IMRAD – an aid for research and information structure in a text

Researching and creating an idea isn’t easy – you also need to know how to coherently pass on information to someone else. A great help can be the so-called IMRAD structure of a research article, which stands for Introduction, Methods, Results, Analysis and Discussion.  

What do the individual elements mean for your writing? 


The introduction truly introduces the reader to the issue of your work. This means it’s necessary to explain the motivation for researching the topic and what its contribution will be, and also to introduce the question or questions that you’ve asked. 

A part of the introduction (or just after it) is introducing the context. This means finding relevant authors and studies that deal with the given area and describing how they’ve approached it and what results they’ve had.  

Here it’s also necessary to explain how you understand the given area. This is sometimes done with the use of complex dictionary definitions, which don’t necessarily have to be the best strategy – definitions represent a certain dominating idea about a given matter. You can take a different path, i.e. that of describing selected authors and their ideas that your understanding and view of the matter also stem from.  

  • What is the topic, goal and problem of the work? Why is there sense in studying it?  
  • What is the contemporary state of knowledge on the topic? Who has written something about it, and what?  
  • What research question have you established?  


In methods, it’s necessary to coherently convey the way in which you’ve reached your results. You should describe your approach as best as possible. This points to your objectivity and the credibility of information that stems from it. It’s basically enough to answer these six questions:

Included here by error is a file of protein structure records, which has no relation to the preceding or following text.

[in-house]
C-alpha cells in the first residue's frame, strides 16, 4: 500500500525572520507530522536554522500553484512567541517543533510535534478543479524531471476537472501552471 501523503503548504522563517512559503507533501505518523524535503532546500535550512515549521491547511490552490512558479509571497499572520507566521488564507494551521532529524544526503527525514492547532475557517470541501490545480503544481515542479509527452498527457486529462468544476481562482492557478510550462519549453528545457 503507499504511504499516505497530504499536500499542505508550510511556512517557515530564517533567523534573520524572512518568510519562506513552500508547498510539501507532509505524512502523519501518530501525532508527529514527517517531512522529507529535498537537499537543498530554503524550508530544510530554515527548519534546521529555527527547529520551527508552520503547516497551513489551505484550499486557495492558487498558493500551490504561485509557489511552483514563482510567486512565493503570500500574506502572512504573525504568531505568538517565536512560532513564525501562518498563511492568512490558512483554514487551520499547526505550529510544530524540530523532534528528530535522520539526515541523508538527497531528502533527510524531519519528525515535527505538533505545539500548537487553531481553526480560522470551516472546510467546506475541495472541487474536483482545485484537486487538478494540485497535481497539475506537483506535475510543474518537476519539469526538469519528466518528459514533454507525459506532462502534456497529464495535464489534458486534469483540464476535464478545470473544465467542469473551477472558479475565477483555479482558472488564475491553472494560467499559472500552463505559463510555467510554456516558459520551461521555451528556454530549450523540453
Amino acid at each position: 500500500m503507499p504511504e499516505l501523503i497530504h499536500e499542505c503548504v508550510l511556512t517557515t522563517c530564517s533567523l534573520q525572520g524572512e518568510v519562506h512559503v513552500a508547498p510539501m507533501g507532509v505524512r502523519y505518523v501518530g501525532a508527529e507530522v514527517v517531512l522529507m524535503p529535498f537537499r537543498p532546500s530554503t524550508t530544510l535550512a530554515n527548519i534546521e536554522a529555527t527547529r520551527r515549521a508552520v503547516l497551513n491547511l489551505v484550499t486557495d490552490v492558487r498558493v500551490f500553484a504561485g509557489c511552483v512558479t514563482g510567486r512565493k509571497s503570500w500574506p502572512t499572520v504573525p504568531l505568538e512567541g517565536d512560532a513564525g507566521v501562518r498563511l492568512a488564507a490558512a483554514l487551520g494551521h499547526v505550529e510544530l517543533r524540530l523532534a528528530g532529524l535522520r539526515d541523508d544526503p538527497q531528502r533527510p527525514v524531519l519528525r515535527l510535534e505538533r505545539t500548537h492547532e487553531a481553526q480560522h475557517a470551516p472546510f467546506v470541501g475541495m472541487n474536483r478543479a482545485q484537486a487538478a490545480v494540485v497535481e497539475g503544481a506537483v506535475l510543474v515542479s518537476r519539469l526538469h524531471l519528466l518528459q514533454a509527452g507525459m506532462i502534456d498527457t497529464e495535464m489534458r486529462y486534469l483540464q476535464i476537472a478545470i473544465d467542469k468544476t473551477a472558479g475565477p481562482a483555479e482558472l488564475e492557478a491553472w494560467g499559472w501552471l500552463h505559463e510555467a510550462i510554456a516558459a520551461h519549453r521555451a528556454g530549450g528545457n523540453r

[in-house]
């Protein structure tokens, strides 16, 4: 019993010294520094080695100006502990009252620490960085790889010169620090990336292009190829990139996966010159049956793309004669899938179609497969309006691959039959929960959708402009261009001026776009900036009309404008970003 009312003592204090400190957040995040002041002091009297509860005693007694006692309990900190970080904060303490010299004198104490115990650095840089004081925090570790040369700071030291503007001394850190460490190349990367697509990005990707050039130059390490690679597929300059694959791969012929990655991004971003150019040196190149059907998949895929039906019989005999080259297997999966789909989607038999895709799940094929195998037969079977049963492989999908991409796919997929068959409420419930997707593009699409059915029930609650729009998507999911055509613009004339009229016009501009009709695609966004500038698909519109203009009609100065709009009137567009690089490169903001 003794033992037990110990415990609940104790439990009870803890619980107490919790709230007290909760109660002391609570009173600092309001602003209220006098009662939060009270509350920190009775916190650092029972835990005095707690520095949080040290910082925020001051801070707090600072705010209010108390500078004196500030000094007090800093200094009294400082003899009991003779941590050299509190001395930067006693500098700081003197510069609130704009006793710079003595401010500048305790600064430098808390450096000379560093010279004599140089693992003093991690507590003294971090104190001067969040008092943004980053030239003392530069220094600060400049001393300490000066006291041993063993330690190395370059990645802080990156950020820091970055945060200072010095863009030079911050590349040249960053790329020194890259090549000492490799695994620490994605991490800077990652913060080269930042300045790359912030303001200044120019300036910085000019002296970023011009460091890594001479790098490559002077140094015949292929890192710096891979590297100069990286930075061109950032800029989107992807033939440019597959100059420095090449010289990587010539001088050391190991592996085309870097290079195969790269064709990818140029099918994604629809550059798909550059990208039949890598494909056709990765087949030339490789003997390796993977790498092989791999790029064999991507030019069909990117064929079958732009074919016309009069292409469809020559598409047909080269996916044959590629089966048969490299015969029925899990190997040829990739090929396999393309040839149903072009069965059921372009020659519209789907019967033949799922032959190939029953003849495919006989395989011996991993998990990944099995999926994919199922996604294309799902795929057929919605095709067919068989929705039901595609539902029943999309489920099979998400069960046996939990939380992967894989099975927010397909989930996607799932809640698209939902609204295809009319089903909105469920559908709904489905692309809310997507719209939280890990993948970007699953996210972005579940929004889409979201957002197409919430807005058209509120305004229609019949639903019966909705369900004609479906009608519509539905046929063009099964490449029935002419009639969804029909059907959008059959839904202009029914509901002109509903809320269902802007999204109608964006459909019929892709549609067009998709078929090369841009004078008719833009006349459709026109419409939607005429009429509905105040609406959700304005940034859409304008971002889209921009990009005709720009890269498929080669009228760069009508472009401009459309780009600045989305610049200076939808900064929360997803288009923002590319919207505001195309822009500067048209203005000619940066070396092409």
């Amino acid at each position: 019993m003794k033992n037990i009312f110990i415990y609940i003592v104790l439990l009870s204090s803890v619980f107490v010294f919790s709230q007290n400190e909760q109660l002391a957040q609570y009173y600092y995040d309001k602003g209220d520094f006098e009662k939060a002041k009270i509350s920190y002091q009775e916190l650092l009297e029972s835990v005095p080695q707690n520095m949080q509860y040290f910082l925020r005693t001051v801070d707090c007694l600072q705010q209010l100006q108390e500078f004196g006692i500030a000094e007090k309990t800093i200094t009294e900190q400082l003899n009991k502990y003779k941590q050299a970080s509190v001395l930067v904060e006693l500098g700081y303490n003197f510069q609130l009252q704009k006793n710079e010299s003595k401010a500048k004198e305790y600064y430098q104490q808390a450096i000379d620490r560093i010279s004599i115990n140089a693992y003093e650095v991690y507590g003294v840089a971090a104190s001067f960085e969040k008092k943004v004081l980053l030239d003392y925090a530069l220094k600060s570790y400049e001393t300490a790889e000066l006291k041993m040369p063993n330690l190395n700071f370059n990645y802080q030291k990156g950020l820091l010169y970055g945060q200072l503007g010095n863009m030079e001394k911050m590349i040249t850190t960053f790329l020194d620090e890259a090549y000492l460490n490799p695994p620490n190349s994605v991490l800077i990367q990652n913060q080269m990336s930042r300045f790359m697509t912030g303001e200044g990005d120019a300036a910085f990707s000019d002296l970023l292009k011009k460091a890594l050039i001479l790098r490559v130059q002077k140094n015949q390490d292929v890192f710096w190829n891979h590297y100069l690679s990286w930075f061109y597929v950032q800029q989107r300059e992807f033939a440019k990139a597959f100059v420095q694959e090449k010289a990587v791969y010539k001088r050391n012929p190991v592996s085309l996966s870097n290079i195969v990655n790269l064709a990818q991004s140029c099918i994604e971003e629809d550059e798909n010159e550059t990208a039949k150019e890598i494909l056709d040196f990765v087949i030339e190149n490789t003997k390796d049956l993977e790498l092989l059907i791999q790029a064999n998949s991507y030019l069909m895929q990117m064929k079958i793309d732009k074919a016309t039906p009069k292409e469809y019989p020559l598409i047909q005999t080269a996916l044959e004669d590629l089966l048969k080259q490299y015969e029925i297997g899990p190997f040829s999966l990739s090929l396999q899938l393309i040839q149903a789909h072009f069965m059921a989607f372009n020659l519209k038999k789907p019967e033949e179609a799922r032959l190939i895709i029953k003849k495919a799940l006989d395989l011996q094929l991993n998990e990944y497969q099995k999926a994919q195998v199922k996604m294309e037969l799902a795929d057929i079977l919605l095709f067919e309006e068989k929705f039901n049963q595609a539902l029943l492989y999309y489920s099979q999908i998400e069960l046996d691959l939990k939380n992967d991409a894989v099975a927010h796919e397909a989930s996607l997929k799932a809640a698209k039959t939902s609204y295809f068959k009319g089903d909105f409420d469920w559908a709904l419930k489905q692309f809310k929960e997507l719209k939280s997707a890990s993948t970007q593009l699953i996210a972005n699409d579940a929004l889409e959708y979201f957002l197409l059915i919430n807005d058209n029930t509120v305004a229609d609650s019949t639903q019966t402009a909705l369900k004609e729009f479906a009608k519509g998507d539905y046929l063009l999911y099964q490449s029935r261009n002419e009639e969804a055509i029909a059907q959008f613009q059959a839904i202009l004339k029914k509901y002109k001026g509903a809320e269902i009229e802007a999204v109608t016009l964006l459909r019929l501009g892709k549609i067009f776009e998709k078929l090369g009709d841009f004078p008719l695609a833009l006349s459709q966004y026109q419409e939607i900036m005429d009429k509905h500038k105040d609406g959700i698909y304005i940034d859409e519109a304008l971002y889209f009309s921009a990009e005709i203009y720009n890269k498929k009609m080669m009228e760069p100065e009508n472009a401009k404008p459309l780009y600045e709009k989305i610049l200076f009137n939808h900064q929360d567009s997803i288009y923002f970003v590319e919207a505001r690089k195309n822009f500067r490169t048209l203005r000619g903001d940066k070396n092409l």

• How did you answer the question? Using qualitative or quantitative methods?  
  • What tools helped you do this? An interview or a questionnaire?  
  • How did you collect data? How did you choose the people you examined?  
  • What was the sample? Who did you ask and why them? In what number?  
  • How did you process the data? What did you do with the interviews or questionnaires?  
  • How did you ensure research ethics? For example, was the questionnaire anonymous?  


In results, you’ll write down what you learned using the given method. This means what percentage of students responded to a given question in the questionnaire or what people said when you asked them the question. Be careful – not everything you’ve found out will fit here. You’ll only select data that most corresponds to your goal and answering your question. 

  • What data did you acquire? What kind of answers did you collect?  
  • How are they related to answering your question? 

Analysis and discussion 

Analysis and discussion deal with results. With qualitative research, these sections can be linked. This means that you look at what you’ve found and try to infer what it means, what it is linked to, and what it shows. You play with thoughts and points out sources that you’ve read. Is it linked to them? Does it correspond? Or does it contradict?  


In conclusion, it’s necessary to help readers finish the thoughts that you’ve used to guide them. What arises from the work? What are the three most important things? The conclusion should be friends with the introduction – if someone reads these two sections only, they should still understand the main idea of what the text is about.  

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